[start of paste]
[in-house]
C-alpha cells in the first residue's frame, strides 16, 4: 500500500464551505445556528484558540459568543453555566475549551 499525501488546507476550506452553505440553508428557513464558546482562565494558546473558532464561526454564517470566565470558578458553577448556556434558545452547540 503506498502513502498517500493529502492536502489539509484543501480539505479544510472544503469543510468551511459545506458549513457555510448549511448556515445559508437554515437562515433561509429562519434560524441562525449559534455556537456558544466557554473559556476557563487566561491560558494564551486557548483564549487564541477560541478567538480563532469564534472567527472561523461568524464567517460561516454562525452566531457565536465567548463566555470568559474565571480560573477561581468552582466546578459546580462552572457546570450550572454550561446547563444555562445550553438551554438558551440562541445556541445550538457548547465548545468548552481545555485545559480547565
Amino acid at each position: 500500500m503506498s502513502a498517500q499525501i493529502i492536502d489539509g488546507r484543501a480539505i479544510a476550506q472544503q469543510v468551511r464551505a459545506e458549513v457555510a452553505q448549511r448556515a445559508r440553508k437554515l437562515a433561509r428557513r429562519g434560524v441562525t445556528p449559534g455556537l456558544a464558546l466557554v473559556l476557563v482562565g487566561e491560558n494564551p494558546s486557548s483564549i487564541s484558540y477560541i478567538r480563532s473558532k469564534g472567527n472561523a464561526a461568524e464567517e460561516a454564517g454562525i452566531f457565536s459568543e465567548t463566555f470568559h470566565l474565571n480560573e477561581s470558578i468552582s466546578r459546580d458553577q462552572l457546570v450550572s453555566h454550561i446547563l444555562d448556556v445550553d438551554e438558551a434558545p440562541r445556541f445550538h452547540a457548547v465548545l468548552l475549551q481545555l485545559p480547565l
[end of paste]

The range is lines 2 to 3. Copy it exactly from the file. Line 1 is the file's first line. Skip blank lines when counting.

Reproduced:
C-alpha cells in the first residue's frame, strides 16, 4: 500500500464551505445556528484558540459568543453555566475549551 499525501488546507476550506452553505440553508428557513464558546482562565494558546473558532464561526454564517470566565470558578458553577448556556434558545452547540 503506498502513502498517500493529502492536502489539509484543501480539505479544510472544503469543510468551511459545506458549513457555510448549511448556515445559508437554515437562515433561509429562519434560524441562525449559534455556537456558544466557554473559556476557563487566561491560558494564551486557548483564549487564541477560541478567538480563532469564534472567527472561523461568524464567517460561516454562525452566531457565536465567548463566555470568559474565571480560573477561581468552582466546578459546580462552572457546570450550572454550561446547563444555562445550553438551554438558551440562541445556541445550538457548547465548545468548552481545555485545559480547565
Amino acid at each position: 500500500m503506498s502513502a498517500q499525501i493529502i492536502d489539509g488546507r484543501a480539505i479544510a476550506q472544503q469543510v468551511r464551505a459545506e458549513v457555510a452553505q448549511r448556515a445559508r440553508k437554515l437562515a433561509r428557513r429562519g434560524v441562525t445556528p449559534g455556537l456558544a464558546l466557554v473559556l476557563v482562565g487566561e491560558n494564551p494558546s486557548s483564549i487564541s484558540y477560541i478567538r480563532s473558532k469564534g472567527n472561523a464561526a461568524e464567517e460561516a454564517g454562525i452566531f457565536s459568543e465567548t463566555f470568559h470566565l474565571n480560573e477561581s470558578i468552582s466546578r459546580d458553577q462552572l457546570v450550572s453555566h454550561i446547563l444555562d448556556v445550553d438551554e438558551a434558545p440562541r445556541f445550538h452547540a457548547v465548545l468548552l475549551q481545555l485545559p480547565l